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Letters to the editor, December 17, 2015 

These are the letters and comments from the print edition

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Walkers vs drivers

I am a pedestrian and raising my son to be a pedestrian. I disagree with your Voice of the City writer Amy McLay Paterson, who says Nova Scotia's new transportation bill—with its infamous $697.50 fine for jaywalking—is chasing people off the streets and discouraging walking ("I am a pedestrian, and I am an idiot," posted December 7 at thecoast.ca). The law is reminding people to act responsibly. There is no need to jaywalk. Yes, the city could do a lot to make some of the buttons more accessible, but then, let's fight that fight. And if you get hit while jaywalking, you are not the victim, you are the cause of the accident, so there is no victim-shaming happening, either.

Just follow the laws and everyone will be safe and no one will have to pay the fine. —posted by ColleenW at thecoast.ca

It's fearful walking in crosswalks. More accidents happen in crosswalks, and people don't stop, so when I see a chance I dart too.

It's cheaper to get behind a wheel drunk or to kill someone in a crosswalk, than it is to take your own caution in your own hands. It's sad. —posted by Christina MacDonald

I prefer jaywalkers, because they typically look when they cross, which is too often not the case at crosswalks. —posted by zuke

If we just compare this fine to some other MVA fines, it's: three times the fine for texting while driving; the same as the fine for driving without a license, or without insurance; actually less than the minimum fine for driving drunk. That does not make sense to me at all.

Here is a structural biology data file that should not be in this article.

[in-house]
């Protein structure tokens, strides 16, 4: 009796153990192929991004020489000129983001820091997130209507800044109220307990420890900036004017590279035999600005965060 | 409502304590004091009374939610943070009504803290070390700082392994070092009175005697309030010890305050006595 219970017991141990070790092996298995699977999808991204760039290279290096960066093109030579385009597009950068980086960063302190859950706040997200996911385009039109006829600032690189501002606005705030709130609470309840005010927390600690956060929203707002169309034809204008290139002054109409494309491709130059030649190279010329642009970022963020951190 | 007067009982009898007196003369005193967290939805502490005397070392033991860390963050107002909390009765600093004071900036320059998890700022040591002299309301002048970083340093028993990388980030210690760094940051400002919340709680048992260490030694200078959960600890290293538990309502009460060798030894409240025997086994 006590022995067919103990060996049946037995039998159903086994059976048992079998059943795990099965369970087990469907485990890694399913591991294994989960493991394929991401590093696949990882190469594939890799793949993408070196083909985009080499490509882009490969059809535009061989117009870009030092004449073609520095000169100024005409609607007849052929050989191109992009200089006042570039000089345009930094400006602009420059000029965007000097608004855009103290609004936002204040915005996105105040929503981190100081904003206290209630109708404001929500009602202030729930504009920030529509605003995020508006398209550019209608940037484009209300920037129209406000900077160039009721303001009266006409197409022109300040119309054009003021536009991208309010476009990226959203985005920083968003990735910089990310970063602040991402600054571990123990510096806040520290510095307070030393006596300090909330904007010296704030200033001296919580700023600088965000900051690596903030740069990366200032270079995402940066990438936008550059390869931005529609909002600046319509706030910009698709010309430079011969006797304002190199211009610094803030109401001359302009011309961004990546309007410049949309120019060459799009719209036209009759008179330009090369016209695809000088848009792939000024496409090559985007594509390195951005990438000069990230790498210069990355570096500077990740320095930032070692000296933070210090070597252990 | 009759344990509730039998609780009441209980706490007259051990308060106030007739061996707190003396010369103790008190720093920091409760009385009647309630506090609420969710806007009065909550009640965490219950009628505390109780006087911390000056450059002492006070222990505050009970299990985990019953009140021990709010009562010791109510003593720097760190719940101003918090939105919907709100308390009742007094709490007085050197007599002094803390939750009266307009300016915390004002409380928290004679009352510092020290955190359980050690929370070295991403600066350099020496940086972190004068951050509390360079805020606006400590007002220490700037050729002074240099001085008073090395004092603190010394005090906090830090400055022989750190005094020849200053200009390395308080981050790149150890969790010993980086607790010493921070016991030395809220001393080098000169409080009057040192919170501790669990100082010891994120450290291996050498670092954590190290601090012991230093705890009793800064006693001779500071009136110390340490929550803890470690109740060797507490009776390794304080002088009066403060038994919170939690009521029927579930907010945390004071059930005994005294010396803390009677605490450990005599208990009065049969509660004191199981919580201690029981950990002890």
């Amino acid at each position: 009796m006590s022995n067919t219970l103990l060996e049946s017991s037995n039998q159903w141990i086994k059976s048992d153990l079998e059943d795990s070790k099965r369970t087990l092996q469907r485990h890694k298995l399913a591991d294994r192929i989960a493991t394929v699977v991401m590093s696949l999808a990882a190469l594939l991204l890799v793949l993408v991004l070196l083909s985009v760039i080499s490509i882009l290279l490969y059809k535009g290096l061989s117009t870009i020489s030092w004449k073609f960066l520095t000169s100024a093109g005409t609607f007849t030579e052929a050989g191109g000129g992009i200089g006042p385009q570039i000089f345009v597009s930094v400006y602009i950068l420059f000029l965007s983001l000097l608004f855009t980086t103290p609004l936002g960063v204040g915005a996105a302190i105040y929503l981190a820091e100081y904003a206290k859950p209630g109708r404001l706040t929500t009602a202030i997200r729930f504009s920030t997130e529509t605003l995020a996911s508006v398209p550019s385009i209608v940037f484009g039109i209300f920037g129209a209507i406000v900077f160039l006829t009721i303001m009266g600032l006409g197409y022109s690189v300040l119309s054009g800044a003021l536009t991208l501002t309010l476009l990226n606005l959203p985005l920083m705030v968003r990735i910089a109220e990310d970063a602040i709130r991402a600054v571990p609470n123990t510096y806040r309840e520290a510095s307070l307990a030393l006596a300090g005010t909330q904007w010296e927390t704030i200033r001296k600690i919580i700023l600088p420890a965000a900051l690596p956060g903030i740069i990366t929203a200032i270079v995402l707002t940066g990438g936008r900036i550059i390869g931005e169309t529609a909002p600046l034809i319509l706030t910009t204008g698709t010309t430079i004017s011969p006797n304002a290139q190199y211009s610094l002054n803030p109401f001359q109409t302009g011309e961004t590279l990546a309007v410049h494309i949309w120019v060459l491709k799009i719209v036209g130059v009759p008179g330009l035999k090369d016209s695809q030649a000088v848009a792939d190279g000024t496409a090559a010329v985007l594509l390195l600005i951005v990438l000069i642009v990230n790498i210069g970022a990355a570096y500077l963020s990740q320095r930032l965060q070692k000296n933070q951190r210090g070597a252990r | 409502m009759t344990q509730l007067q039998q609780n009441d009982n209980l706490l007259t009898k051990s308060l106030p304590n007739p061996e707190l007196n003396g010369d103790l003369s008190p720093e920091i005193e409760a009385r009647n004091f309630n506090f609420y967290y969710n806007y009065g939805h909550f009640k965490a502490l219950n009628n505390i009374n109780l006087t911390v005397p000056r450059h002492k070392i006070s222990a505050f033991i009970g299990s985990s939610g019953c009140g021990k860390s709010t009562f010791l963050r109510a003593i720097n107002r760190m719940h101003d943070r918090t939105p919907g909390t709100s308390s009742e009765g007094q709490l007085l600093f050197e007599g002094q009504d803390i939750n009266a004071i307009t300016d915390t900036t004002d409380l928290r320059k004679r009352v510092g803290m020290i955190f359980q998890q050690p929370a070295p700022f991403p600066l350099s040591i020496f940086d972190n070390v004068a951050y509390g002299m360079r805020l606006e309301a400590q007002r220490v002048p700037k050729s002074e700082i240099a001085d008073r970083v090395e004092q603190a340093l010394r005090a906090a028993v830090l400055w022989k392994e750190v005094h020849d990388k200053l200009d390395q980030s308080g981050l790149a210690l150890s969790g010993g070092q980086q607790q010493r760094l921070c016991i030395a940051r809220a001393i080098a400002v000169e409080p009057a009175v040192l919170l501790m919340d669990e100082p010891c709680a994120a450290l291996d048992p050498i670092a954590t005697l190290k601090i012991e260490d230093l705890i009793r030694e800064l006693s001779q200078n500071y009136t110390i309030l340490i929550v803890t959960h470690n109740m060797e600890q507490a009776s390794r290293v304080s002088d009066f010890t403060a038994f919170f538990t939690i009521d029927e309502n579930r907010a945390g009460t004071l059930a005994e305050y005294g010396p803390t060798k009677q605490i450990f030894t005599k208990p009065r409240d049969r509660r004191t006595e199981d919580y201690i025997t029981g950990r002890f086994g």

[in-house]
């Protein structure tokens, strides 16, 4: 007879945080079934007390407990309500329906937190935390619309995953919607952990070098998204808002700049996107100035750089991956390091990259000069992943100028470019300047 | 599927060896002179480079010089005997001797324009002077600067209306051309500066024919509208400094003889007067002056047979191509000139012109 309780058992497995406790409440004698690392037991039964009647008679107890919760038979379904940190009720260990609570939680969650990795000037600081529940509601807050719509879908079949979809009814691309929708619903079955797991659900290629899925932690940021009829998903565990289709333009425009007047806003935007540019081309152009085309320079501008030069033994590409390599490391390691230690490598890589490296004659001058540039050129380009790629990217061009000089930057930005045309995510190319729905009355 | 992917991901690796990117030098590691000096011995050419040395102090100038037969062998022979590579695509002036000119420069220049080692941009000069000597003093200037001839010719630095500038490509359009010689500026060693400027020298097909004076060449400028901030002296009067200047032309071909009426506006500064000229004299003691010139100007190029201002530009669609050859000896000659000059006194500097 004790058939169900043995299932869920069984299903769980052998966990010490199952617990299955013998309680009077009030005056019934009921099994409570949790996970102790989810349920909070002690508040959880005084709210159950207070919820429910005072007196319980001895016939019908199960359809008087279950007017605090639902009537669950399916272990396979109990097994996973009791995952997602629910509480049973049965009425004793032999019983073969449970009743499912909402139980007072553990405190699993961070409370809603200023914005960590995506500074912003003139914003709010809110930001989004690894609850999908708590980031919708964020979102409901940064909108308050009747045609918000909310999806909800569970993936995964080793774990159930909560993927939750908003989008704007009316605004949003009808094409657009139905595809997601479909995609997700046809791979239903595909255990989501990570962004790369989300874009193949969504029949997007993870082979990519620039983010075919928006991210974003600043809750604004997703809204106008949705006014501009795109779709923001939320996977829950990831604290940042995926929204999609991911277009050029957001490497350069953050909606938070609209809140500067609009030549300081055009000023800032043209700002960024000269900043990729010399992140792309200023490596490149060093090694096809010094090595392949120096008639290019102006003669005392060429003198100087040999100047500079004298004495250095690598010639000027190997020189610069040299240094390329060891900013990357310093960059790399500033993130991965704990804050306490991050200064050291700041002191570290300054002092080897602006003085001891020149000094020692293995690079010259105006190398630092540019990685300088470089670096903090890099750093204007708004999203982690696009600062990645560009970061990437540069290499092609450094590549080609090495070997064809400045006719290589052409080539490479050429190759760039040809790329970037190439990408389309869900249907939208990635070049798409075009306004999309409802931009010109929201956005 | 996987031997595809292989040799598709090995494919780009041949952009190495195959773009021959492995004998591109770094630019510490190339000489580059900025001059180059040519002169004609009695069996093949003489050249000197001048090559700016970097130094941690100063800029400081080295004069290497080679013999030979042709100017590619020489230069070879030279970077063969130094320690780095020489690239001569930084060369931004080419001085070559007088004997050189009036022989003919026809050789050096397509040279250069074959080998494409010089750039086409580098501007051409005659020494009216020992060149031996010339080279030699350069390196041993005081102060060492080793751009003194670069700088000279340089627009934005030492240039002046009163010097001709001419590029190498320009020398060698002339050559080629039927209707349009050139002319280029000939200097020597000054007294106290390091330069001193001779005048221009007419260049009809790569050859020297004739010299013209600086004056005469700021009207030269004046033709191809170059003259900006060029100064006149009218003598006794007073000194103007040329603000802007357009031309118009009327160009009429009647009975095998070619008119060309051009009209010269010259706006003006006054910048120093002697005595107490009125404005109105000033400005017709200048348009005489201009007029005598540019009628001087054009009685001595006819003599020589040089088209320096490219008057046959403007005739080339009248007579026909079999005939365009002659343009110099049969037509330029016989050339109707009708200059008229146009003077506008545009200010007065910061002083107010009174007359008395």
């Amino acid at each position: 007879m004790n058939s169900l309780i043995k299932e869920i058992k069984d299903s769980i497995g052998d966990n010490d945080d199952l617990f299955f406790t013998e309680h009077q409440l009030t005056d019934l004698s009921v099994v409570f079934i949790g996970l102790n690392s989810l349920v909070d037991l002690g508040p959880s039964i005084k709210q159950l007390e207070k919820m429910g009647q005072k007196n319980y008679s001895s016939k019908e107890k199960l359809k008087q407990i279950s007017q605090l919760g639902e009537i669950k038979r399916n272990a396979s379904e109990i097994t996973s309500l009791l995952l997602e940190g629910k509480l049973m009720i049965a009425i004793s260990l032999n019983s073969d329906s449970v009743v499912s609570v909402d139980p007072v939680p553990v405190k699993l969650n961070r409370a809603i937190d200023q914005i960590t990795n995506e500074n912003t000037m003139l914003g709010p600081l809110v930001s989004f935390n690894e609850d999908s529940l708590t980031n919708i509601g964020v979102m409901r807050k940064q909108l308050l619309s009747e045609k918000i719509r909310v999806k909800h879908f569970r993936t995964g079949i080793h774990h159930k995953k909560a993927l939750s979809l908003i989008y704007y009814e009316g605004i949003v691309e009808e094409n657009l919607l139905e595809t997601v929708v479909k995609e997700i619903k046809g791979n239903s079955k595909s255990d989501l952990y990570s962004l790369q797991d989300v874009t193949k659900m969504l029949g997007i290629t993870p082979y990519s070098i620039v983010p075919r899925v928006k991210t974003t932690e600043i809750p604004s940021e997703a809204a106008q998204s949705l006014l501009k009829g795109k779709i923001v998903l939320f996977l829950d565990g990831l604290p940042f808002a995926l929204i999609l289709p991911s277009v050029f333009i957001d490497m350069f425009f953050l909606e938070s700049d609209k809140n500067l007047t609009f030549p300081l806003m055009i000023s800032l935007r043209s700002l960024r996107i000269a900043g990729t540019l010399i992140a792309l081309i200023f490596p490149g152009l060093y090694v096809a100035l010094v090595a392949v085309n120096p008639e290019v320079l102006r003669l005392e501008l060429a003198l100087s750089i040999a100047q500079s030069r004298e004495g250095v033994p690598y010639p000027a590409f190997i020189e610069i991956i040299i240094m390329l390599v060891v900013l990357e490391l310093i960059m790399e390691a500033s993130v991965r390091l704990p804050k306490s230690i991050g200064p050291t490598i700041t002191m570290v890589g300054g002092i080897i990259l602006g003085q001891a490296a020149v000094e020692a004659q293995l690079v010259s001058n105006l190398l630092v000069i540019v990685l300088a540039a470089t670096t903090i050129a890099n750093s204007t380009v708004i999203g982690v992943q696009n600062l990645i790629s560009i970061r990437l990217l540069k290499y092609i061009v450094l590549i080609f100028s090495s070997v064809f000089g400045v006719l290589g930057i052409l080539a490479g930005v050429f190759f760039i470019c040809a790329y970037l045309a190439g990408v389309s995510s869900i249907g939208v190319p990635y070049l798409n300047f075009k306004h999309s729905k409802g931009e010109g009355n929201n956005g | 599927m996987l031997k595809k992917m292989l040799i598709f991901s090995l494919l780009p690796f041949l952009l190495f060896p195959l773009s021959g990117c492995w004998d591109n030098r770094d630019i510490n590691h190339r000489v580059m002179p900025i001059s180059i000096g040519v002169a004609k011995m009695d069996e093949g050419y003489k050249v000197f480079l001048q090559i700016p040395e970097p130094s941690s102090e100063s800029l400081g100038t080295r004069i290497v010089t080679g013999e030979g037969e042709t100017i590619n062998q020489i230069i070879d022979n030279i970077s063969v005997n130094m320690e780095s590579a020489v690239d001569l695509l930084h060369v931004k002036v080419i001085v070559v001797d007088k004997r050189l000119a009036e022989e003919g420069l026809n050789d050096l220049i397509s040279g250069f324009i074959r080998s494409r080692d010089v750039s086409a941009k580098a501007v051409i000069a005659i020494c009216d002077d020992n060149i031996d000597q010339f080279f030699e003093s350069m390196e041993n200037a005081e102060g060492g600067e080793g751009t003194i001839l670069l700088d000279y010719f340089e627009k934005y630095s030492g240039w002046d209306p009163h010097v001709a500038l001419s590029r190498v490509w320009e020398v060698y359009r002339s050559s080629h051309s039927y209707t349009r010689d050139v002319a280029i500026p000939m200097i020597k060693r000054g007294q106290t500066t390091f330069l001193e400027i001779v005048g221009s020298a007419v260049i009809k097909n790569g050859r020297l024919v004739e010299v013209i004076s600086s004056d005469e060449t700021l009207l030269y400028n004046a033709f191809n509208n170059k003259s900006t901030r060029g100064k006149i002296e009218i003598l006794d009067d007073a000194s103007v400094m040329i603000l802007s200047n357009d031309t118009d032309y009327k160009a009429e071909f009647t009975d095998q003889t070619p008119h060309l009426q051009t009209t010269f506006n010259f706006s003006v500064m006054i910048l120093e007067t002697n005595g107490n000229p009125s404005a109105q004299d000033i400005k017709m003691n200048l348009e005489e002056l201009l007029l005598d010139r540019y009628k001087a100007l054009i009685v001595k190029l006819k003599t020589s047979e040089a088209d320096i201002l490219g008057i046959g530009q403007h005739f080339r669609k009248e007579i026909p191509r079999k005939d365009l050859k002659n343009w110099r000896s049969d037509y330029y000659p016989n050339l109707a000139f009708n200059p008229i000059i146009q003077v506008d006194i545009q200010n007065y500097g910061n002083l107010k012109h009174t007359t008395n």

There is also no evidence, either from Halifax Regional Police or otherwise, to support the conclusion that pedestrians are at fault in a majority of pedestrian/car accidents.

This is a petty and ill-thought out law which seems to be designed to appeal to a certain type of driver who believes that pedestrians are always the problem and that everything would be better if we made all the roads wider and drove faster. —posted by Humeyni

While I agree that the amount of the fine far exceeds any reasonable penalty, I don't see how you feel that pedestrians shouldn't have the same level of responsibility as drivers. A driver can drive perfectly and still end up hitting a pedestrian who's not paying attention. Honestly, I don't think you realize how many pedestrians out there just dart out into traffic without looking—it's a very common occurrence! —posted by Derek Kaye

This post is awesome! I could never really put the arrogance of an indignant pedestrian to words, but this about sums it up perfectly. You finally get handed a 50 percent stake in your own safety, and what do you do? You spout off about some convoluted socio-economic piffle and vow not to change, regardless of the new law. The entitlement is strong in this one. —posted by The Taint

I'm a driver. In fact, I love cars. But this article still completely coincides with my opinion. I'm not suggesting there should be no fine at all, but let's keep some perspective on the severity of the crime. Driving is a privilege we're able to still have because of the people who reduce congestion and pollution by walking. The least we could do is give them a break on the jaywalking. —posted by M3

One thing to consider is that people behind the wheel of the car have an extra tonne of responsibility. Them neglecting their responsibilities and subsequently hitting someone will, as you say, likely cause that person considerable harm. Someone on foot will not do that level of damage; the risk to others is considerably lower. A lack of responsibility where there is greater need for it should be fined accordingly. —posted by CB 1

Wow, what surprises me here is the fact that people are classifying themselves as either motorists or pedestrians. We are ALL pedestrians—or am I just foolish to assume that everybody walks places? —posted by Adam Nodwell

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